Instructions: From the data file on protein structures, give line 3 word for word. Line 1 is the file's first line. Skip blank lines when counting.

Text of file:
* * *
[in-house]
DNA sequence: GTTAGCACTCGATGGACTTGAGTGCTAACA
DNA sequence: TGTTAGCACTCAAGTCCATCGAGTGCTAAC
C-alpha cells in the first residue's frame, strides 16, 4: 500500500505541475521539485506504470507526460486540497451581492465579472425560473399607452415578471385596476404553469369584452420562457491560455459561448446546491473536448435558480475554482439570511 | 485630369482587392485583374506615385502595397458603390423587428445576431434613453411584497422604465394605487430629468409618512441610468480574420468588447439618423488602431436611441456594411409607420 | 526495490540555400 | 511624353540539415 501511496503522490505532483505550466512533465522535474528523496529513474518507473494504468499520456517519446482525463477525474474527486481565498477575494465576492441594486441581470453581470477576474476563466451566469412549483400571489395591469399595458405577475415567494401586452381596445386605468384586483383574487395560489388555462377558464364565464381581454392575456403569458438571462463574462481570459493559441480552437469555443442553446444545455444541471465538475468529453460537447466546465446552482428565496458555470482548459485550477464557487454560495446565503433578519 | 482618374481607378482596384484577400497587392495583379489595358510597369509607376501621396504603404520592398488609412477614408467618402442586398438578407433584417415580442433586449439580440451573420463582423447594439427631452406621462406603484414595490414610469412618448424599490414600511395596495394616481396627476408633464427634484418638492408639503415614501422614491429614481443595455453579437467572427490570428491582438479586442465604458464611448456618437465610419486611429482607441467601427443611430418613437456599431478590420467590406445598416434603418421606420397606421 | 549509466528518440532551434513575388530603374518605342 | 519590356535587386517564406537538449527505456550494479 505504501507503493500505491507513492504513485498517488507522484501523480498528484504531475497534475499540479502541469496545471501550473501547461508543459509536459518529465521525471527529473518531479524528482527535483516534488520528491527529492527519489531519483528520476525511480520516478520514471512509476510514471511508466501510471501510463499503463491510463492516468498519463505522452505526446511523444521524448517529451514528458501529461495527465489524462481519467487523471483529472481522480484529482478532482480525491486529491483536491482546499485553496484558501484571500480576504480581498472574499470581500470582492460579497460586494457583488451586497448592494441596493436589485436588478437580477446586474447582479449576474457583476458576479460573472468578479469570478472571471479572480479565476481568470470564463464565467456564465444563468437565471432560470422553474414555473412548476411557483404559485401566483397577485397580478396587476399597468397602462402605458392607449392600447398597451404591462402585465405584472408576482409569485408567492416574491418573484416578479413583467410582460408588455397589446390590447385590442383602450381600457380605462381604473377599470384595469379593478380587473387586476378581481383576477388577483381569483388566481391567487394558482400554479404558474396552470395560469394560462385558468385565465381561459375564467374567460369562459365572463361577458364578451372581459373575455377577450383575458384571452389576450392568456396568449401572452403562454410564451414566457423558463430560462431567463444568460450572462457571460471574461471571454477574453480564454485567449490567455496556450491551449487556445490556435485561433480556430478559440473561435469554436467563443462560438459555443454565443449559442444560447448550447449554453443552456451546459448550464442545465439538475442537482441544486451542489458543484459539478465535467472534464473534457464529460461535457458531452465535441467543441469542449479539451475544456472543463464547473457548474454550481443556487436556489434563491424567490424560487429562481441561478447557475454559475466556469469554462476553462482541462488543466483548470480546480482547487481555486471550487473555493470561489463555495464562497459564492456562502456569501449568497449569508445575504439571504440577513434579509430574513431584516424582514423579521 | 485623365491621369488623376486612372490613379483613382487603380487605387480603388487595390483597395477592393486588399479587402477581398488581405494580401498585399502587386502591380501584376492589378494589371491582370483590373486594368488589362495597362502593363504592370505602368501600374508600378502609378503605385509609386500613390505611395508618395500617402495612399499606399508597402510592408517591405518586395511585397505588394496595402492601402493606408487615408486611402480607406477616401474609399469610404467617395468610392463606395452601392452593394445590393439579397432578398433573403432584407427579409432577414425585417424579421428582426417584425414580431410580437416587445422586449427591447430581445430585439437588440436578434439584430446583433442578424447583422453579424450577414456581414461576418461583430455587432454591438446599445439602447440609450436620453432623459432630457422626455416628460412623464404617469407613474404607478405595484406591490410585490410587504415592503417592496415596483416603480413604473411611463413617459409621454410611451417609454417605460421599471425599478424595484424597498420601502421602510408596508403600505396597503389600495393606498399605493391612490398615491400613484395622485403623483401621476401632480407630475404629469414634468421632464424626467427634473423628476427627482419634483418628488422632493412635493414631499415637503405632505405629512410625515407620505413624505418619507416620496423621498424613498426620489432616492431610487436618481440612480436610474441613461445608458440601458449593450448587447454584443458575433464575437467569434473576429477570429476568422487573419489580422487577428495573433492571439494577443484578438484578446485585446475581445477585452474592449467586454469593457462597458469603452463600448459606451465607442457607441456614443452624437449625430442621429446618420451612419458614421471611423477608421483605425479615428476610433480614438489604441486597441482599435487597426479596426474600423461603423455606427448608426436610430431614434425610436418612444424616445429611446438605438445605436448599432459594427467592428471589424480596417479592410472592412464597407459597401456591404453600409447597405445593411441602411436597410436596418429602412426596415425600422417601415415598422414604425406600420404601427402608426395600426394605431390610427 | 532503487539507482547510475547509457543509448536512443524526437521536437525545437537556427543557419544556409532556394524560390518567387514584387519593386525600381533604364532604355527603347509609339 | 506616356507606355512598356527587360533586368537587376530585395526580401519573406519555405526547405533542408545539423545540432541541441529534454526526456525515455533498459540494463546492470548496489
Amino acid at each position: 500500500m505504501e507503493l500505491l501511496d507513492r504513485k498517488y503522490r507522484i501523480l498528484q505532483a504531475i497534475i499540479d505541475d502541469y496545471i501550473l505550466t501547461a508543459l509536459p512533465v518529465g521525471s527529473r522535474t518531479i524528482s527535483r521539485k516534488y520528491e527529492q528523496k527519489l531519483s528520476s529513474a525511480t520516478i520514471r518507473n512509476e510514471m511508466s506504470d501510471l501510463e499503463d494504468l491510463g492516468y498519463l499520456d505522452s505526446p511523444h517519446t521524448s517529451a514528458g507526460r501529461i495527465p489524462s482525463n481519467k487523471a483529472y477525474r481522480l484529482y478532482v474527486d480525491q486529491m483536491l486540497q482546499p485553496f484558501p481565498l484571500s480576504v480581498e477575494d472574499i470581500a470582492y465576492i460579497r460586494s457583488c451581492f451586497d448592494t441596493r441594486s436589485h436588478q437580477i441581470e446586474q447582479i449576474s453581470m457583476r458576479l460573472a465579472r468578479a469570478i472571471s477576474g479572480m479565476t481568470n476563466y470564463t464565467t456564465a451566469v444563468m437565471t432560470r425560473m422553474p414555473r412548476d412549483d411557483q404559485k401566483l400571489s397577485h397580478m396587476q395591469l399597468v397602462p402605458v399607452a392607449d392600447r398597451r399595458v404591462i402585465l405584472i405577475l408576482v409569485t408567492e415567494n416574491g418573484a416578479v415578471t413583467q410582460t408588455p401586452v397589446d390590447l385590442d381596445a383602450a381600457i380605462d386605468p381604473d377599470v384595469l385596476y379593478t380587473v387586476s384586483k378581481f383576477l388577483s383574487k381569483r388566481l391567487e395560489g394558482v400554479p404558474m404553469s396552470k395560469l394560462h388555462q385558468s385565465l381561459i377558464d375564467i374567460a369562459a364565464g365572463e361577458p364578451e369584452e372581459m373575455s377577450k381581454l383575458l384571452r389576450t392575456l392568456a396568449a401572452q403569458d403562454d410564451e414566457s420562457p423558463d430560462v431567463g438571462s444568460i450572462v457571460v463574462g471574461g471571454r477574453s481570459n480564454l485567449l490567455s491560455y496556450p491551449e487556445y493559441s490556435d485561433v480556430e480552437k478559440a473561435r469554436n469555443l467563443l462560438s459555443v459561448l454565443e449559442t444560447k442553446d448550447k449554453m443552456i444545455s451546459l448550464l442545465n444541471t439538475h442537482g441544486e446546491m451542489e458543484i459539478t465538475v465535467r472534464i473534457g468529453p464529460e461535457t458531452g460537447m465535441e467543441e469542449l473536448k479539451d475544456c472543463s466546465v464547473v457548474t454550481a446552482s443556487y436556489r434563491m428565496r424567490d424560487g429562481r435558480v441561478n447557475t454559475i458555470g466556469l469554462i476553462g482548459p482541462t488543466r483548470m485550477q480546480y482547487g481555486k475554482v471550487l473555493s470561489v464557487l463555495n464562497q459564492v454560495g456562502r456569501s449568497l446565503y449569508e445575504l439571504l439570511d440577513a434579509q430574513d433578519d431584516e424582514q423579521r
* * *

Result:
DNA sequence: TGTTAGCACTCAAGTCCATCGAGTGCTAAC